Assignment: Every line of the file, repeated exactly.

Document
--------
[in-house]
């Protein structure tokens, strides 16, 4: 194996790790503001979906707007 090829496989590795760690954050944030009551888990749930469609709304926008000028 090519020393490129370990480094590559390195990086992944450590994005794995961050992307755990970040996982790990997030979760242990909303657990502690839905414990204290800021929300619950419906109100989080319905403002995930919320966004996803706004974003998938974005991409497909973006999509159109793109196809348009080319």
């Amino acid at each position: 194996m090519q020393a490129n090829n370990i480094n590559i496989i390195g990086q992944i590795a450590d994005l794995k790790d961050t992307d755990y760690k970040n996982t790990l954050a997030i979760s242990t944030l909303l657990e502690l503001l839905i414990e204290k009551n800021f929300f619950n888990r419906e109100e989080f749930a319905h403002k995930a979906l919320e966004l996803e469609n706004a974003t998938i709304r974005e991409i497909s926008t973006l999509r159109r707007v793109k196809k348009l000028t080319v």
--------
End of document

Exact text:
[in-house]
């Protein structure tokens, strides 16, 4: 194996790790503001979906707007 090829496989590795760690954050944030009551888990749930469609709304926008000028 090519020393490129370990480094590559390195990086992944450590994005794995961050992307755990970040996982790990997030979760242990909303657990502690839905414990204290800021929300619950419906109100989080319905403002995930919320966004996803706004974003998938974005991409497909973006999509159109793109196809348009080319």
């Amino acid at each position: 194996m090519q020393a490129n090829n370990i480094n590559i496989i390195g990086q992944i590795a450590d994005l794995k790790d961050t992307d755990y760690k970040n996982t790990l954050a997030i979760s242990t944030l909303l657990e502690l503001l839905i414990e204290k009551n800021f929300f619950n888990r419906e109100e989080f749930a319905h403002k995930a979906l919320e966004l996803e469609n706004a974003t998938i709304r974005e991409i497909s926008t973006l999509r159109r707007v793109k196809k348009l000028t080319v």